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Tips for Dating Divorced with Children

children 2.jpgAs if dating someone new is not hard enough to begin with, there are plenty of folks who are in the dating pool who are divorced with children. A divorced parent who has a child (or children) is likely to bring with them all sorts of additional issues which would not likely be present with a nonparent. Fear not, what follows is a series of “rules” for dating a single parent from Yahoo!(as reported from the child’s perspective):

First, don’t lay it on too thick. Don’t laugh too much in a disingenuous or fake way. Rather, be genuine and be yourself. It may be better to earn the child’s respect than to worry about trying to make the child like you.

Second, no PDA (public displays of affection) in front of the child. The child is going to have enough other thinks to worry about and be uncomfortable about without having to watch you make out with their parent. A quick peck on the cheek may be acceptable under some circumstances. But, it is better to be discreet about such things.

Third, let the child determine how quickly the relationship develops and how deep it becomes. The child may be self defensive about getting too close to you for fear of the relationship between you and their parent deteriorating and having you out of their life. Similarly, the child may feel apprehensive or “disloyal” if they get close to you because of their relationship with their other parent (the one you aren’t dating).

Fourth, don’t be indifferent to the child. This is the opposite of rule number one (1). While you shouldn’t lay it on too thick, you shouldn’t be completely indifferent either. It will also make the child feel uncomfortable if you show interest in their parent and then disregard them or don’t pay a normal amount of attention to them.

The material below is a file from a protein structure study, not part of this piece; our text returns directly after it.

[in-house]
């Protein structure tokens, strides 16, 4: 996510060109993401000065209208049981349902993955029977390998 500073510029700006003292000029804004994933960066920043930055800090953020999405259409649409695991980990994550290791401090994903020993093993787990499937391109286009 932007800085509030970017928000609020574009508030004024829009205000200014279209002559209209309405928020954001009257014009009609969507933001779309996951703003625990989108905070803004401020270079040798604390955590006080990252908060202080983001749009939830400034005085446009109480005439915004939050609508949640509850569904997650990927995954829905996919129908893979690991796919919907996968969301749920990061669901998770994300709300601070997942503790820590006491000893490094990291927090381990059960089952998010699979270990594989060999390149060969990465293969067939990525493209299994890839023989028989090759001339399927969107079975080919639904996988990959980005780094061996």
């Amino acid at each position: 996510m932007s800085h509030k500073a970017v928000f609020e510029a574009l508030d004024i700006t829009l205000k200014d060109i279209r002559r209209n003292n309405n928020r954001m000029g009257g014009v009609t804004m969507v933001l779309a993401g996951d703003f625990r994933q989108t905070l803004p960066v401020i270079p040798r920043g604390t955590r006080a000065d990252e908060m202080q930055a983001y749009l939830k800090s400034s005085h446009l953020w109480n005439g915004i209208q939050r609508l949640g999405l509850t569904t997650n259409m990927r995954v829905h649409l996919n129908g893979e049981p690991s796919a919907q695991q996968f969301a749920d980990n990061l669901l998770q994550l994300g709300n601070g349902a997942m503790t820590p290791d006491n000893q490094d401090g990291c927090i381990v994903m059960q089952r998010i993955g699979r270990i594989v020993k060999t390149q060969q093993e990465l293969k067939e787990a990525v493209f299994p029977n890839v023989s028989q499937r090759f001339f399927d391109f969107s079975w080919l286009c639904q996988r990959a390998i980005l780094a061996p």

Fifth, know your role in the “family.” Remember that you are not the parent and it is not your place to chastise or correct the child. Even if your dating partner tries to pull you into the middle of the situation, observe healthy boundaries. If the relationships (both with the parent and with the child) progress, you may feel comfortable become involved. But, do so diplomatically.

Sixth, be open with the child. Share information about who you are: your life, your background and the like. This will help you and the child to connect on a deeper level and for them to have a better understanding of where you might be coming from on different issues. Also, if the child doesn’t think you are a freak, they are more likely to be comfortable with your relationship with their divorced parent.

Seven, follow the golden rule. Treat the child like you would like to be treated if you were in their position. Try to be empathetic and understand the confusion and various pressures the child may be feeling. Remember, whatever it is that made their parent available to date you is likely to be a difficult situation for the child. Keep that in mind.


Eight, be patient. Keep in mind that, in all likelihood, the child really doesn’t want to see you with their parent. They are likely protective and worried for their parent. There is a good chance their parent was hurt previously and they are going to be worried about something like that happening again. Also, the harder you push, the more likely the child is to pull back.

If you would like to consult with a Charlotte divorce and child custody attorney, give us a call.